Six of the 27 judges on the appeals court have disqualified themselves from the case, for reasons that were not disclosed. The six included Judge Jay Bybee who, as a Justice Department lawyer in the Bush administration, wrote a March 2002 memo saying the president could legally transfer captives to foreign custody. Bybee also approved the so-called “torture memos” prepared by then-Justice Department lawyer John Yoo.
Of the five plaintiffs, two are still imprisoned in Egypt and Morocco, and the other three were released without US charges.
Binyam Mohamed, the best-known of the five, was flown back to Britain from Guantanamo in February. He had been on a hunger strike there for several weeks and British Government officials had visited him to determine that he was physically fit to return to the UK. He claimed that, up until the time of his release, he was being asked to agree to a nondisclosure agreement in return for charges not being brought against him.
In the past, the US has received “diplomatic assurances” from countries on the receiving end of the extraordinary rendition trips that their new “guests” would not be tortured. However, these assurances have proved to be largely worthless.
The Jeppesen case has also caused a furor in the United Kingdom and a problem for the U.S. State Department. In a separate case brought on behalf of Mohamed, who is a legal British resident, Britain’s High Court expressed dismay that a democracy “governed by the rule of law” would seek to suppress evidence “relevant to allegations of torture and cruel, inhuman or degrading treatment, politically embarrassing though it might be.”
The British High Court found that while Mohamed was in American custody, the CIA told British intelligence agents how he was being treated. The court ruled that Mohamed has the right to obtain those documents from the British intelligence service in order to prove that statements he made to the CIA were the by-products of coercion.
In a highly unusual criticism, the High Court expressed dismay that a democracy “governed by the rule of law” would seek to suppress evidence “relevant to allegations of torture and cruel, inhuman or degrading treatment, politically embarrassing though it might be.”
The court said the Bush administration had made the threat in a letter to the Foreign Office last September. It called on the Obama administration to reverse that position. The British Foreign Secretary, David Miliband, denied that there was any threat from the US.
But the US State Department said that the United States “thanks the U.K. government for its continued commitment to protect sensitive national security information” and that “the United States investigates allegations and claims of torture, and cruel, inhuman, or degrading treatment such as those raised by Binyam Mohamed.”
The High Court ruled that David Miliband, the British foreign secretary, acted in a way that was harmful to the rule of law by suppressing evidence about what the government knew of the illegal treatment of Binyam Mohamed.
In a devastating judgment, two senior judges roundly dismissed the foreign secretary’s claims that disclosing the evidence would harm national security and threaten the UK’s vital intelligence-sharing arrangements with the US.
In what they described as an “unprecedented” and “exceptional” case, they ordered the release of a seven-paragraph summary of what the CIA told British officials about Mohamed before he was secretly interrogated by an MI5 officer in 2002.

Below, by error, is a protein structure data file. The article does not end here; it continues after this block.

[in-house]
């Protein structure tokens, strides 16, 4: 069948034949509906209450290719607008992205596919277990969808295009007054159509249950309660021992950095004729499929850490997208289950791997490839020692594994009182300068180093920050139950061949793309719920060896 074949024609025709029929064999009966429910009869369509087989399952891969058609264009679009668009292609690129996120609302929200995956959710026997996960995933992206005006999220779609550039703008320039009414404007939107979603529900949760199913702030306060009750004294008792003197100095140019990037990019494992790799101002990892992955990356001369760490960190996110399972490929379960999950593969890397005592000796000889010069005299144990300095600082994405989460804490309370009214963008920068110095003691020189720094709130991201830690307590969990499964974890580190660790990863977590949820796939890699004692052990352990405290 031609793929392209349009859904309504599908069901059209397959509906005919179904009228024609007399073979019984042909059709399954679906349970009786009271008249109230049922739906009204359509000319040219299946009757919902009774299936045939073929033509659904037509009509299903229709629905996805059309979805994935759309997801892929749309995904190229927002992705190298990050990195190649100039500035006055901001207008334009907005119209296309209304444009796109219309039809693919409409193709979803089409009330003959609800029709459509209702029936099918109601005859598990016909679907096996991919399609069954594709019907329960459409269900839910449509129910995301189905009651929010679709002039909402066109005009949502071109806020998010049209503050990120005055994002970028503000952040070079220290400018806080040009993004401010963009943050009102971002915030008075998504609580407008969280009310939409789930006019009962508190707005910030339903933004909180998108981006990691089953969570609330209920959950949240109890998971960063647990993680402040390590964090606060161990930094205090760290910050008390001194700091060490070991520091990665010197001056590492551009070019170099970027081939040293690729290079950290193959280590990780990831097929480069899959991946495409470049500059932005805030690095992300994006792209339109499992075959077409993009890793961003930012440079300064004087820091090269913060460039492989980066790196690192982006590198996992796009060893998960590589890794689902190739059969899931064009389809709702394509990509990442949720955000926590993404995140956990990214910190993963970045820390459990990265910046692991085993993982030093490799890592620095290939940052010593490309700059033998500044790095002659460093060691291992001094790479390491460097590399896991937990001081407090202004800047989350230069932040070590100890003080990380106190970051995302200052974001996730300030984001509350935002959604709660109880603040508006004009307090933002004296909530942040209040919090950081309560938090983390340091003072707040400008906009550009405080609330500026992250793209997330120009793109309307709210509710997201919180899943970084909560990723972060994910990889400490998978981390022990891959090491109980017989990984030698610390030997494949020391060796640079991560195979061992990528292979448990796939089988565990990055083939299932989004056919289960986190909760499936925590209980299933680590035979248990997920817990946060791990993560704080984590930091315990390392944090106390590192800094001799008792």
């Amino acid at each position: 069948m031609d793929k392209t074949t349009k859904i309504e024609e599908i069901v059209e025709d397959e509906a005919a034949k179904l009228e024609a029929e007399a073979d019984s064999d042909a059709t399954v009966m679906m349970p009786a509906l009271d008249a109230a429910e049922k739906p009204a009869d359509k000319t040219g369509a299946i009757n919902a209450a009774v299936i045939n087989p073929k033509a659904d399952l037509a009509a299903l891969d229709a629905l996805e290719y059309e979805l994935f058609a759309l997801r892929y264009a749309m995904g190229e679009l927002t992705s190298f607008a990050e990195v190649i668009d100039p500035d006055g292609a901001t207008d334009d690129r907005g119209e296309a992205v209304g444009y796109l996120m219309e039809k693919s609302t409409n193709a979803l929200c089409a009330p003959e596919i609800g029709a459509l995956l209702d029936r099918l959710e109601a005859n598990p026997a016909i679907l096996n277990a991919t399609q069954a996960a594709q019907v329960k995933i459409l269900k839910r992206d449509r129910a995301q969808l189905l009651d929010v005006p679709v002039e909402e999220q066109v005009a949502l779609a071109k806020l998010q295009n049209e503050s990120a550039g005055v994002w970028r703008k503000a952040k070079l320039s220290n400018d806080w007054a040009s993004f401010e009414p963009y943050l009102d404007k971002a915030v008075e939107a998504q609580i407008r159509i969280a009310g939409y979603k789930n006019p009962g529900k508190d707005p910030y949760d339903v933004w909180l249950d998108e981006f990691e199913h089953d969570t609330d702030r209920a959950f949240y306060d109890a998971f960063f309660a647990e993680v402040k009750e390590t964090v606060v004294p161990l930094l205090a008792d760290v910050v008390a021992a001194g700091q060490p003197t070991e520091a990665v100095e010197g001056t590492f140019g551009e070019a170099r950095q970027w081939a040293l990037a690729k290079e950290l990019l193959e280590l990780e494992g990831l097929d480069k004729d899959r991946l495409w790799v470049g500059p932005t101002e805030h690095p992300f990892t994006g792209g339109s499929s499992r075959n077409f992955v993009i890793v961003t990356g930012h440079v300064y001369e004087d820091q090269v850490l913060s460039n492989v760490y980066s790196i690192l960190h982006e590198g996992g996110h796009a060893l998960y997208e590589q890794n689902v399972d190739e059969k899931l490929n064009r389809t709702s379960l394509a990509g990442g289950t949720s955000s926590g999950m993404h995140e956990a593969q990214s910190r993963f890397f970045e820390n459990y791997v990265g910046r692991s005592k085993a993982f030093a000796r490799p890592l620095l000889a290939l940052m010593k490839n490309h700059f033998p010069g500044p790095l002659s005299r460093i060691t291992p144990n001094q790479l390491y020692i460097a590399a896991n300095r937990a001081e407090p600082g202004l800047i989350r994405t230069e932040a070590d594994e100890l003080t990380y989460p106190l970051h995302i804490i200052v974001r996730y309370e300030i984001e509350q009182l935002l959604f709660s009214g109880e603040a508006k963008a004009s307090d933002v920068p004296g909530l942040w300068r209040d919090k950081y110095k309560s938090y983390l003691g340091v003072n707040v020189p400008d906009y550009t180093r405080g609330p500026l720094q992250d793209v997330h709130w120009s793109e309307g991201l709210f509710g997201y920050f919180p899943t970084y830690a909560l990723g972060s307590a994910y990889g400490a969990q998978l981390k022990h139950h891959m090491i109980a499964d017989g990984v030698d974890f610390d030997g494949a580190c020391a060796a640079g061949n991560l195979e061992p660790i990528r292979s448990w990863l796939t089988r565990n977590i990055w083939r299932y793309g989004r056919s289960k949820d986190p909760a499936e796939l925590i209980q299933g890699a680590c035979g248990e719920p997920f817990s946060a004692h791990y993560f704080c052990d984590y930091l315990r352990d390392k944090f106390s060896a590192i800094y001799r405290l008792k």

“The suppression of reports of wrongdoing by officials in circumstances which cannot in any way affect national security is inimical to the rule of law,” Lord Justice Thomas and Mr. Justice Lloyd Jones ruled. “Championing the rule of law, not subordinating it, is the cornerstone of democracy.”
With President Obama’s election in 2008, human rights and rule-of-law advocates such as the ACLU were encouraged to believe that the Obama Justice Department (DOJ) would break from the practices of the Bush administration. Eric Holder, Obama’s new attorney general, said at his confirmation hearing, “I will review significant pending cases in which DOJ has invoked the state secrets privilege, and will work with leaders in other agencies and professionals at the Department of Justice to ensure that the United States invokes the state secrets privilege only in legally appropriate situations.”
This appeared to be at odds with the actions taken by DOJ lawyers in court.
In a statement, Anthony D. Romero, ACLU executive director, said, “Eric Holder’s Justice Department stood up in court today and said that it would continue the Bush policy of invoking state secrets to hide the reprehensible history of torture, rendition and the most grievous human rights violations committed by the American government. This is not change. This is definitely more of the same.”
He added, “Candidate Obama ran on a platform that would reform the abuse of state secrets, but President Obama’s Justice Department has disappointingly reneged on that important civil liberties issue. If this is a harbinger of things to come, it will be a long and arduous road to give us back an America we can be proud of again.”
It has been 50 years since the United States Supreme Court last reviewed the use of the state secrets privilege. During the Bush administration, government lawyers invoked the privilege more often than any prior administration to stop cases from proceeding.
Among such cases was that of whistleblower Sibel Edmonds, who was fired from her position as a language specialist at the FBI’s Washington Field Office in March 2002 after she accused a colleague of covering up illicit activity involving foreign nationals, alleging serious acts of security breaches, cover-ups and intentional blocking of intelligence which, she contended, presented a danger to US security. Her case was appealed all the way to the Supreme Court, which refused to hear it.
And in 2007, the Supreme Court refused to review the state secrets privilege in a lawsuit brought by ACLU client Khaled El-Masri, an innocent German citizen who was kidnapped and rendered to detention, interrogation and torture in a CIA “black site” prison in Afghanistan.
Meanwhile, Congressional efforts to curb the use of the state secrets privilege were moving through the House and Senate. In the Senate, the State Secret Protection Act is modeled on existing protections and procedures for handling secret evidence. Specifically, the bill would require a court to make an independent assessment of the privilege claim, and would allow evidence to be withheld only if “public disclosure of the evidence that the government seeks to protect would be reasonably likely to cause significant harm to the national defense or diplomatic relations of the United States.”
The bill has been approved by the Senate Judiciary Committee, whose chairman, Democratic Sen. Pat Leahy of Vermont, has been a long-time advocate of the measure. In the House, the Judiciary Committee is taking the first steps considering a similar reform measure in the form of the State Secret Protection Act of 2009